45

In JavaScript: {foo: bar, biz: qux}.

In Ruby: {foo => bar, biz => qux}.

In Java:

HashMap<K, V> map = new HashMap<>();
map.put(foo, bar);
map.put(biz, qux);

Surely Kotlin can do better than Java?

68

You can do:

val map = hashMapOf(
  "John" to "Doe",
  "Jane" to "Smith"
)

Here, to is an infix function that creates a Pair.

Or, more abstract: use mapOf() like

val map = mapOf("a" to 1, "b" to 2, "c" to 3)

( found on kotlinlang )

  • You probably mean mutableMapOf()? There's no hashMap() in the Kotlin runtime – Cedric Beust Feb 10 '17 at 18:32
  • 1
    @CedricBeust No, I actually meant hashMap() ( see here: blog.jetbrains.com/kotlin/2012/06/kotlin-m2-is-out ) ... but as you can see: that was 2012; and 2017, hashMapOf() is the way to go. – GhostCat Feb 11 '17 at 19:21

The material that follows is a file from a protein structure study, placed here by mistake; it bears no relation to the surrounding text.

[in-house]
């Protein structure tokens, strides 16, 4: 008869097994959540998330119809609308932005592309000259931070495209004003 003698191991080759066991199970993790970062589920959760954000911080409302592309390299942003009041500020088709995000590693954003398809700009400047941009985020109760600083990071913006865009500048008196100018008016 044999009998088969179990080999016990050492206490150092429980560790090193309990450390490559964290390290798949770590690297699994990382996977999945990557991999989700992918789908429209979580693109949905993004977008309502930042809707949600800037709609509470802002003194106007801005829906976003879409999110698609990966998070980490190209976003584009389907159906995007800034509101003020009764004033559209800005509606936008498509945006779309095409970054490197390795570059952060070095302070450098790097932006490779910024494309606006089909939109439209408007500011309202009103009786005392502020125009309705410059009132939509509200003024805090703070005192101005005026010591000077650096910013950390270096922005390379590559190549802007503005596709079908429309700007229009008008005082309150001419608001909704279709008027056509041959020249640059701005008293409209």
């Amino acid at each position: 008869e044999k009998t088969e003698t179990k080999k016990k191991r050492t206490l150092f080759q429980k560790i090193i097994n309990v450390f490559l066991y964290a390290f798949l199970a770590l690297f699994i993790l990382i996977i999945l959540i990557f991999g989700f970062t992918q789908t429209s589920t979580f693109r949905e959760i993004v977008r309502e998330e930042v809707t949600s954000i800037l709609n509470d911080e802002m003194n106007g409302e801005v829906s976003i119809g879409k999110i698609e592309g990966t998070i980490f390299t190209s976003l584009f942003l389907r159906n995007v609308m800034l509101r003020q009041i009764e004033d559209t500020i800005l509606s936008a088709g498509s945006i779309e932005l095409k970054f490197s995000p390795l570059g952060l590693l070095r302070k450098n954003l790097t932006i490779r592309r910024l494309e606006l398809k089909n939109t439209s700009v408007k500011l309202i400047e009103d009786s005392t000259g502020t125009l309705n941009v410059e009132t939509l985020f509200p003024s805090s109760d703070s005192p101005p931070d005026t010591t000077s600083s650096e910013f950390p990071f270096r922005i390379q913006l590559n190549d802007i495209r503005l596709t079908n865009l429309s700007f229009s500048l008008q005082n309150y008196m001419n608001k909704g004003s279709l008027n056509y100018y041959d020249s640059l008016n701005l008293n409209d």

• 1
    While this is very close to a map literal but I would still argue it's not the same: you still need to use function call syntax and cannot have an extra comma after the last element. – yegle Jan 22 '18 at 18:36
6

There is a proposal to add them to the language:

Kotlin/KEEP: Collection Literals

If this goes through, the syntax might be like:

val map = ["a" : 1, "b" : 2, "c" : 3]

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